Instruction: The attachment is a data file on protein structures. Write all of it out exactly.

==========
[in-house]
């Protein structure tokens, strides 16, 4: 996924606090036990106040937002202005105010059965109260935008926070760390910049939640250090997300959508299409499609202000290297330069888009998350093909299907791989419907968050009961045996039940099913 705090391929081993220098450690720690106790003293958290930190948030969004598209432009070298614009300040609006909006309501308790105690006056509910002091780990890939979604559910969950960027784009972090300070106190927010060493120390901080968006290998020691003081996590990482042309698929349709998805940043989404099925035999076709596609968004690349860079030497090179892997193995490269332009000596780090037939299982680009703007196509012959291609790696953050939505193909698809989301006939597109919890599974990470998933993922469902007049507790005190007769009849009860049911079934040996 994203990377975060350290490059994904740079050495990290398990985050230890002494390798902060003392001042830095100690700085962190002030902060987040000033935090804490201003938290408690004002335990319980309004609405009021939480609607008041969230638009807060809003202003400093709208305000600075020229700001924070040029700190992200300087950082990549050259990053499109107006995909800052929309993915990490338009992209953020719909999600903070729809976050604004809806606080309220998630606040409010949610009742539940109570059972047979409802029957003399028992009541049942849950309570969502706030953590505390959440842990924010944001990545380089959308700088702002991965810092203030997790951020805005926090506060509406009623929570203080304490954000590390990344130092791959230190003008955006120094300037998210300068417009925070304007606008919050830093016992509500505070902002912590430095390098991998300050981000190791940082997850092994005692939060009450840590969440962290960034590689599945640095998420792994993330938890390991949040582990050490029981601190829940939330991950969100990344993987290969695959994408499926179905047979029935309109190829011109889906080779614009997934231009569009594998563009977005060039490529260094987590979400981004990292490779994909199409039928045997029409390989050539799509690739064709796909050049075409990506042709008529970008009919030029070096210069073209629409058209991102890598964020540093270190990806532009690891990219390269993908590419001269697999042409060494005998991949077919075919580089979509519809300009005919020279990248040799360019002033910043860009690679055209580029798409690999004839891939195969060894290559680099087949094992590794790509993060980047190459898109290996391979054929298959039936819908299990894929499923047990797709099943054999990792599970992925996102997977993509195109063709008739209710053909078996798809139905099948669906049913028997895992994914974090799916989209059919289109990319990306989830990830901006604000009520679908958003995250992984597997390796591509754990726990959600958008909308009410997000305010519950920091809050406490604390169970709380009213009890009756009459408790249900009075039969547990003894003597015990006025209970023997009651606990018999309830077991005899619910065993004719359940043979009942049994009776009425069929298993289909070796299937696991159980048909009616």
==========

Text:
[in-house]
């Protein structure tokens, strides 16, 4: 996924606090036990106040937002202005105010059965109260935008926070760390910049939640250090997300959508299409499609202000290297330069888009998350093909299907791989419907968050009961045996039940099913 705090391929081993220098450690720690106790003293958290930190948030969004598209432009070298614009300040609006909006309501308790105690006056509910002091780990890939979604559910969950960027784009972090300070106190927010060493120390901080968006290998020691003081996590990482042309698929349709998805940043989404099925035999076709596609968004690349860079030497090179892997193995490269332009000596780090037939299982680009703007196509012959291609790696953050939505193909698809989301006939597109919890599974990470998933993922469902007049507790005190007769009849009860049911079934040996 994203990377975060350290490059994904740079050495990290398990985050230890002494390798902060003392001042830095100690700085962190002030902060987040000033935090804490201003938290408690004002335990319980309004609405009021939480609607008041969230638009807060809003202003400093709208305000600075020229700001924070040029700190992200300087950082990549050259990053499109107006995909800052929309993915990490338009992209953020719909999600903070729809976050604004809806606080309220998630606040409010949610009742539940109570059972047979409802029957003399028992009541049942849950309570969502706030953590505390959440842990924010944001990545380089959308700088702002991965810092203030997790951020805005926090506060509406009623929570203080304490954000590390990344130092791959230190003008955006120094300037998210300068417009925070304007606008919050830093016992509500505070902002912590430095390098991998300050981000190791940082997850092994005692939060009450840590969440962290960034590689599945640095998420792994993330938890390991949040582990050490029981601190829940939330991950969100990344993987290969695959994408499926179905047979029935309109190829011109889906080779614009997934231009569009594998563009977005060039490529260094987590979400981004990292490779994909199409039928045997029409390989050539799509690739064709796909050049075409990506042709008529970008009919030029070096210069073209629409058209991102890598964020540093270190990806532009690891990219390269993908590419001269697999042409060494005998991949077919075919580089979509519809300009005919020279990248040799360019002033910043860009690679055209580029798409690999004839891939195969060894290559680099087949094992590794790509993060980047190459898109290996391979054929298959039936819908299990894929499923047990797709099943054999990792599970992925996102997977993509195109063709008739209710053909078996798809139905099948669906049913028997895992994914974090799916989209059919289109990319990306989830990830901006604000009520679908958003995250992984597997390796591509754990726990959600958008909308009410997000305010519950920091809050406490604390169970709380009213009890009756009459408790249900009075039969547990003894003597015990006025209970023997009651606990018999309830077991005899619910065993004719359940043979009942049994009776009425069929298993289909070796299937696991159980048909009616």